5. A Scholar, An Expert, An Intellectual-An essay by Timothy Burke about Niall Ferguson that discusses the ways in which Ferguson has disappointed the circle of educators and intellectuals by his comments, somewhat even before the comments he made about President Obama. On that particular instance, Burke focuses on the fact that Ferguson displayed a shocking lack of thought and awareness of his own position as an “expert.” Burke claims that “expert” required Ferguson to be able to “guide an audience through what is known and said about as subject with some respect for the totality of that knowing and saying before favoring your own interpretation.” I generally agree, and either Ferguson was negligent in this duty, or he knowingly exploited his position as “expert,” in which case he is more than negligent. Ferguson has been calling the backlash to his Newsweek story a witch-hunt. When it comes to backlash to the article, I cannot agree with him (based on his responses, he does not actually seem interested in a debate or feedback…as someone who writes for a media outlet in today’s society should expect), but with the people calling for his removal from Harvard, I agree. I think he crossed a line somewhere, but the calls stem from backlash over his ideological stance rather than his scholarship (perhaps a letter of censure–at most–is warranted). That said, Ferguson himself ought to think about his message and his position as an educator, scholar, and “public” intellectual and where he ought to go. Simply using a Harvard professorship as a bully-pulpit is inappropriate.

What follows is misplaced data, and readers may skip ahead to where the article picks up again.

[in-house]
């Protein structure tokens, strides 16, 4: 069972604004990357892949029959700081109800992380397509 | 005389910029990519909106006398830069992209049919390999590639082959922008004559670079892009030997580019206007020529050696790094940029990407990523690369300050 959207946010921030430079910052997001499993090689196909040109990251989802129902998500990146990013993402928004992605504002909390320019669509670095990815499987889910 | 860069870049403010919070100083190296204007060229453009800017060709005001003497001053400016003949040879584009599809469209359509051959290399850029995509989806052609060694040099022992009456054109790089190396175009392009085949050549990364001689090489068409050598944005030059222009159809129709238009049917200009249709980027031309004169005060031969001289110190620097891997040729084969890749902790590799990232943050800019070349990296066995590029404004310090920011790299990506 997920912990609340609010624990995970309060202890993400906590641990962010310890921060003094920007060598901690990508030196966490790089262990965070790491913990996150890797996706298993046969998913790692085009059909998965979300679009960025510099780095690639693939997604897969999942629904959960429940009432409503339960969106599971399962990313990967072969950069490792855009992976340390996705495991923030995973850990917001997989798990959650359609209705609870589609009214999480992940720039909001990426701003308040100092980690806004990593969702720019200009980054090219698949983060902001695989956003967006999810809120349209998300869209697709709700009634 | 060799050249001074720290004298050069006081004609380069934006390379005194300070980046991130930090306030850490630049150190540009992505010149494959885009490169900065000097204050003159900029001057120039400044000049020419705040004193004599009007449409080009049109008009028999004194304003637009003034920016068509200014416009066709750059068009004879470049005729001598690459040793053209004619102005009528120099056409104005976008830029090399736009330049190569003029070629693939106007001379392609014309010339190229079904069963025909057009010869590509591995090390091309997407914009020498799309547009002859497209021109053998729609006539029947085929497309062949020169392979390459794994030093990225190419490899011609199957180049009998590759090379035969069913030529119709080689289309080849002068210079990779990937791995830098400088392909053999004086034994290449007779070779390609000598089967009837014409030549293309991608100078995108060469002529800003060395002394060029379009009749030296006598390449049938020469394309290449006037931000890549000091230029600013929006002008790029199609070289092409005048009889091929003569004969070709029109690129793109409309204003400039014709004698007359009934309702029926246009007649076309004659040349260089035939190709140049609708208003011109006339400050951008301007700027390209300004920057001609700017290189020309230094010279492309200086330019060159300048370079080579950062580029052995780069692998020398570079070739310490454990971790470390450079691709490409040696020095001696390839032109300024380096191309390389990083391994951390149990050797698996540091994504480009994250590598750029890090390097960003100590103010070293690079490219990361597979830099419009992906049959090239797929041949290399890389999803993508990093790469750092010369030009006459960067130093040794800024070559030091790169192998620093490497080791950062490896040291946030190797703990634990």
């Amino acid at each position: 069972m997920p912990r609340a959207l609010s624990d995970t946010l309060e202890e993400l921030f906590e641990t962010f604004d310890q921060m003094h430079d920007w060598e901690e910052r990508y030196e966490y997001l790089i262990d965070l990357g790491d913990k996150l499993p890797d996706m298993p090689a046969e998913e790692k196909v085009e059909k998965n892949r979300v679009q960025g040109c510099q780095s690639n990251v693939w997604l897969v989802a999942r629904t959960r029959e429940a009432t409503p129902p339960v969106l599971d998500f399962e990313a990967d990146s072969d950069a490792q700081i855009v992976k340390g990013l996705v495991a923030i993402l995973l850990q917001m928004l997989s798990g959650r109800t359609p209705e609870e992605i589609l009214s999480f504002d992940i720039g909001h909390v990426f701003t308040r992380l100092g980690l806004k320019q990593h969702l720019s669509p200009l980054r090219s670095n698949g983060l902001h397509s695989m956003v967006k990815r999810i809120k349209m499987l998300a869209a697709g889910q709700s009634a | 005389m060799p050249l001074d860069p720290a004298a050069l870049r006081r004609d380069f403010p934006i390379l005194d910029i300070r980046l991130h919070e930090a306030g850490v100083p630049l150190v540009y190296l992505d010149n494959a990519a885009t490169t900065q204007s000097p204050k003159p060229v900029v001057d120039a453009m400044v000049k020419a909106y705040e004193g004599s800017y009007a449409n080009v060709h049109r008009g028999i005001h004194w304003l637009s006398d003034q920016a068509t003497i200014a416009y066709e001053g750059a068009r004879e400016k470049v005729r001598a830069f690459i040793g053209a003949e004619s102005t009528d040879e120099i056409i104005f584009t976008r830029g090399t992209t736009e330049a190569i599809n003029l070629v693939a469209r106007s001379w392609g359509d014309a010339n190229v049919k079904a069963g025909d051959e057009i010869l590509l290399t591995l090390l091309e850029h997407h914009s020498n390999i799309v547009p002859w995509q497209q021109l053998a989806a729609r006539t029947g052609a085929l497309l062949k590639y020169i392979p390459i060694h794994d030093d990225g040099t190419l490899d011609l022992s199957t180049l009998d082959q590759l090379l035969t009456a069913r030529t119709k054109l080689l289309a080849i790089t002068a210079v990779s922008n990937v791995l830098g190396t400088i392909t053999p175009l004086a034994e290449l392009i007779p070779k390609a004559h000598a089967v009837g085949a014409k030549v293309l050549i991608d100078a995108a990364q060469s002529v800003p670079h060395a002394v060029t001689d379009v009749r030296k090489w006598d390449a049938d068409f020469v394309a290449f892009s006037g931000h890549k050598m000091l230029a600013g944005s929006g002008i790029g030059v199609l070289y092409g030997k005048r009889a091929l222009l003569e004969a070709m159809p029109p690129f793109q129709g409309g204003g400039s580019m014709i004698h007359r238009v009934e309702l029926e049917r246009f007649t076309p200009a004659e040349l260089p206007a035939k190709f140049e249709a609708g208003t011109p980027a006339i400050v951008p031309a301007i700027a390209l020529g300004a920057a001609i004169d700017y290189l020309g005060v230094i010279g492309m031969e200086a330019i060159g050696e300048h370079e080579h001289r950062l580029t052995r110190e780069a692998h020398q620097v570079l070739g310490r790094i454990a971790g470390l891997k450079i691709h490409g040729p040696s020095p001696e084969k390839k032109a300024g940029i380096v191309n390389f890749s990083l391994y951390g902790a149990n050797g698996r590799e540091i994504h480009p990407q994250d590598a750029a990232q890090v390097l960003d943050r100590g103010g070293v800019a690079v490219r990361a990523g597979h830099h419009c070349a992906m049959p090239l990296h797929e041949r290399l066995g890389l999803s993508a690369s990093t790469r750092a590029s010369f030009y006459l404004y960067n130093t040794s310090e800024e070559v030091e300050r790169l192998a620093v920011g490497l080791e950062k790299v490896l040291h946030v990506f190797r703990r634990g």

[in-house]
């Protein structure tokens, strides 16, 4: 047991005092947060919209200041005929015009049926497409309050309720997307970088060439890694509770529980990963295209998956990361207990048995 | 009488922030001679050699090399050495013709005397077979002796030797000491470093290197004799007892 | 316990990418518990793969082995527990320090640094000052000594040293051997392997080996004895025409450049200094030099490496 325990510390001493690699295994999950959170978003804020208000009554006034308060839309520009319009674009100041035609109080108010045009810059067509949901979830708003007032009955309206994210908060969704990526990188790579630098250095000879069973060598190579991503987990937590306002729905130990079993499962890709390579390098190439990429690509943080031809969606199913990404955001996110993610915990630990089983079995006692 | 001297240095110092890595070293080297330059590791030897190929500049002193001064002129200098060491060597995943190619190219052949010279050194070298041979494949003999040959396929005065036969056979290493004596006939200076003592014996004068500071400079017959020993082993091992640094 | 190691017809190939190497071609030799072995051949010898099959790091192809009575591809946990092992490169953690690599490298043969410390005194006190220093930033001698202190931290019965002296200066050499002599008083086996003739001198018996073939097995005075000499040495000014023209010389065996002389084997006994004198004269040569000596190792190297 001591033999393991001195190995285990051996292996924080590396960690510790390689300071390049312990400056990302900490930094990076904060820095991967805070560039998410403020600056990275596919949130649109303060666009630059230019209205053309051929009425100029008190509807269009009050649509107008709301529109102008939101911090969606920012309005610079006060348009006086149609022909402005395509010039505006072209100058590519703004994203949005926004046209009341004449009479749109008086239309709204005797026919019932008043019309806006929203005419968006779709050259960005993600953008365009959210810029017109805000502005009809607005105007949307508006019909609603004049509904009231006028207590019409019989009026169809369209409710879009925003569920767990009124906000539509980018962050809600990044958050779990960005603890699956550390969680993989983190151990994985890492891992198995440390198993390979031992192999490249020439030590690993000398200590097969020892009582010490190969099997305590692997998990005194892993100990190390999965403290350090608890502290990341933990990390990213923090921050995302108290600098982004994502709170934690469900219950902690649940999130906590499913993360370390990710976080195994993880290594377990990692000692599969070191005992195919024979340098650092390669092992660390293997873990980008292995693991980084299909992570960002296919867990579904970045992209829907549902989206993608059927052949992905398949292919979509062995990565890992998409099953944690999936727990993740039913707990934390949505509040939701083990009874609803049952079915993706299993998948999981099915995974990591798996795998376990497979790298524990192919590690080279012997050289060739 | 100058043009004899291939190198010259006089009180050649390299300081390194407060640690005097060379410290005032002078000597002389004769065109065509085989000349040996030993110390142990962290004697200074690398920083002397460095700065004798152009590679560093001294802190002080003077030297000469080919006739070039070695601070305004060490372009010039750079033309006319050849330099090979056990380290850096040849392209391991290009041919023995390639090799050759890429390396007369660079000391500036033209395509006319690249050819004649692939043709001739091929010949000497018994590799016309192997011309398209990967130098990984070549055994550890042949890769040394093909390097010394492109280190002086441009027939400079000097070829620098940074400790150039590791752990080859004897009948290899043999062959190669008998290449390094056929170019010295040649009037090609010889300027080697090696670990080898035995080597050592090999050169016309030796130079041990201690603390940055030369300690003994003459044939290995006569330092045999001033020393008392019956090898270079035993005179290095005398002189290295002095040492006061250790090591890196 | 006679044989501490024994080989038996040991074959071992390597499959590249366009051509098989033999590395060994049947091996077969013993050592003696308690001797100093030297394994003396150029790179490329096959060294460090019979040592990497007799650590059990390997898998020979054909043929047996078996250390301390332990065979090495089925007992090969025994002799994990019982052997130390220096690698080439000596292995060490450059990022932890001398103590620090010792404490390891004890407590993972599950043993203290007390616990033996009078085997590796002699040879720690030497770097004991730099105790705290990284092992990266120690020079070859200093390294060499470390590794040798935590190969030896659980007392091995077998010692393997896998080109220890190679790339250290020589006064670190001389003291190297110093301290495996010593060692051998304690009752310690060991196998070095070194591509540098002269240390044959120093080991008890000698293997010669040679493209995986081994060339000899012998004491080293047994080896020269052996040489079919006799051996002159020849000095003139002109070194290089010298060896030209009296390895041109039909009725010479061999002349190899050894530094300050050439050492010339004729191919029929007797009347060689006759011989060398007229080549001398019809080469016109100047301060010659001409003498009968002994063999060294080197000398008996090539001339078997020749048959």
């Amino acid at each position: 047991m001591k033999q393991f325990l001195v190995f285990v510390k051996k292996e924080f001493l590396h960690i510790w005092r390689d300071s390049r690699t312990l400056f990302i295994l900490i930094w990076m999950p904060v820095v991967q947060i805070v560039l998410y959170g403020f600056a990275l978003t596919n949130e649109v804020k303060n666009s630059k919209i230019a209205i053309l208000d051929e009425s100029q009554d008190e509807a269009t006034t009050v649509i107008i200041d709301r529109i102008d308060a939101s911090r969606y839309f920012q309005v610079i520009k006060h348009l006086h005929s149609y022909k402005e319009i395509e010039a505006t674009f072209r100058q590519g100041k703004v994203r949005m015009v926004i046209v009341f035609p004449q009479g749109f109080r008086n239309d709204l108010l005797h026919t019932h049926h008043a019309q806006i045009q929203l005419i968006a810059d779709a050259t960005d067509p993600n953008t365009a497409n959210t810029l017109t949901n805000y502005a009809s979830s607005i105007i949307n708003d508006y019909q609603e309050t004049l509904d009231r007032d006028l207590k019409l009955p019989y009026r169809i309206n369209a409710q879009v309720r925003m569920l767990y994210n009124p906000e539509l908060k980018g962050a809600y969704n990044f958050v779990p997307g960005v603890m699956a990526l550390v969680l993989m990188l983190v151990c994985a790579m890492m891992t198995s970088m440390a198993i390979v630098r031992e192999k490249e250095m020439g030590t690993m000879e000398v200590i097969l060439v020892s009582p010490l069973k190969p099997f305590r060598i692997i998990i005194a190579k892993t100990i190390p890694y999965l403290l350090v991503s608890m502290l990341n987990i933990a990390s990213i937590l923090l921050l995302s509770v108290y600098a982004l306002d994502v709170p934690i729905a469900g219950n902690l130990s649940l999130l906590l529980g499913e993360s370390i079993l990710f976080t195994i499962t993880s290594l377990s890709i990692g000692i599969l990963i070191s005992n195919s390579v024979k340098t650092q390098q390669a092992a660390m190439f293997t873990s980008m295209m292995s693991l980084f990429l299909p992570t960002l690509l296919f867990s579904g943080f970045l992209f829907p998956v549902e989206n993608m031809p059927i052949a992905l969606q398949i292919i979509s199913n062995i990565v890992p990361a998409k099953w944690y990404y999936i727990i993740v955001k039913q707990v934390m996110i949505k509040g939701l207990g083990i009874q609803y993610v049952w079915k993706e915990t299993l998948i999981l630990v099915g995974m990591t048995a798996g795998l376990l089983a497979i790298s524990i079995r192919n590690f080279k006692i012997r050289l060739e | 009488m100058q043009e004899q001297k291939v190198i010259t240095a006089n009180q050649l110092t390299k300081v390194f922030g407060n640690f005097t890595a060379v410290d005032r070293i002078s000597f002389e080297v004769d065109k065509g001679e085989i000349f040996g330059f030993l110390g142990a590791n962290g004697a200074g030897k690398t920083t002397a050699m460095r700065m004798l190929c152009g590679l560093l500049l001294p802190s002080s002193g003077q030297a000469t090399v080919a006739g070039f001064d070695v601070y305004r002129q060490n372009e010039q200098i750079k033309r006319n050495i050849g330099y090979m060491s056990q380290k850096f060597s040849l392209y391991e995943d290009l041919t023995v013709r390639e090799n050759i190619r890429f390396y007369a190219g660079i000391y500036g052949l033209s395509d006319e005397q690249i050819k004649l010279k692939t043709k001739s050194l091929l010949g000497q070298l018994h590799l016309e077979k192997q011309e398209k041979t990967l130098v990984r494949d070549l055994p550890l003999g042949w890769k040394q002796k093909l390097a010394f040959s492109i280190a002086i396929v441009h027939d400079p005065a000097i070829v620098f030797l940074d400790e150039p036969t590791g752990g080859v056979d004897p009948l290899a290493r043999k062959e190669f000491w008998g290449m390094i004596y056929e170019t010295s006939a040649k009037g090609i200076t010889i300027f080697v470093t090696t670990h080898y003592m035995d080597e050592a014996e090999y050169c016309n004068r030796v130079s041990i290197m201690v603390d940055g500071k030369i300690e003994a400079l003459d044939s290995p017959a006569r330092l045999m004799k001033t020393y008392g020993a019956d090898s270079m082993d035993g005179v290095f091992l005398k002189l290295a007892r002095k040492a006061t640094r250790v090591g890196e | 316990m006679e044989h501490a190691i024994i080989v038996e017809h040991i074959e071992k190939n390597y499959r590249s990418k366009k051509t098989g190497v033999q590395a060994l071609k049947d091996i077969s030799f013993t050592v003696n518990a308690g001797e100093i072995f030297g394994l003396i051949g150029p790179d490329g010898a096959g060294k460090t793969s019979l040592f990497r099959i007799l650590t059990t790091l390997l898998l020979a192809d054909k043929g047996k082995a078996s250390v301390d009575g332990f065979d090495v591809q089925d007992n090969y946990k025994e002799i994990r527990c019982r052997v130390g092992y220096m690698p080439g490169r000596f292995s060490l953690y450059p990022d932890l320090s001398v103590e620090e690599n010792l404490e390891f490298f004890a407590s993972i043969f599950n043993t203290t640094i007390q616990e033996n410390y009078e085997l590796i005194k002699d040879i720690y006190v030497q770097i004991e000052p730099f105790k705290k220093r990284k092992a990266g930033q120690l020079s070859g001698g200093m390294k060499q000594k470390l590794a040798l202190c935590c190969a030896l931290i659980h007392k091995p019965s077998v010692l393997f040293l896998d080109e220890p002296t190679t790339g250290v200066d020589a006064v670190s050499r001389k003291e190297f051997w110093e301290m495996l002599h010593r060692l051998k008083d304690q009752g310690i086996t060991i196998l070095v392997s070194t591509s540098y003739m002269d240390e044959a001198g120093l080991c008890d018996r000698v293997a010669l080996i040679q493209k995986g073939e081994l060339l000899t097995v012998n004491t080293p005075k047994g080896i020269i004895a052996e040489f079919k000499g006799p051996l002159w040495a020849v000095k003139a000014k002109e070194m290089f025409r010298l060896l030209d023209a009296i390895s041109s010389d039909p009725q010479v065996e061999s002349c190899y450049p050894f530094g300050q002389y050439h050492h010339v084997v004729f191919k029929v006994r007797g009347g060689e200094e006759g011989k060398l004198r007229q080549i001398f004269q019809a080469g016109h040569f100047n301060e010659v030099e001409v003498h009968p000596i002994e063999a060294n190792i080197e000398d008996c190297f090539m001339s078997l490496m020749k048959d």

6. The Myth of Ivy Advantage– an essay on the Inside Higher Ed that rejects the conventional wisdom that people who graduate from Ivy League schools with their doctorates have an overwhelming advantage on the job market. The author does not talk about teaching loads, but instead focuses on what she calls the “scarcity model of academia” wherein candidates from “lesser” universities spend graduate school scraping by and scrambling in a way that keeps them in tune with the “zeitgeist” of the present job market. The argument may be accurate, but it is small consolation.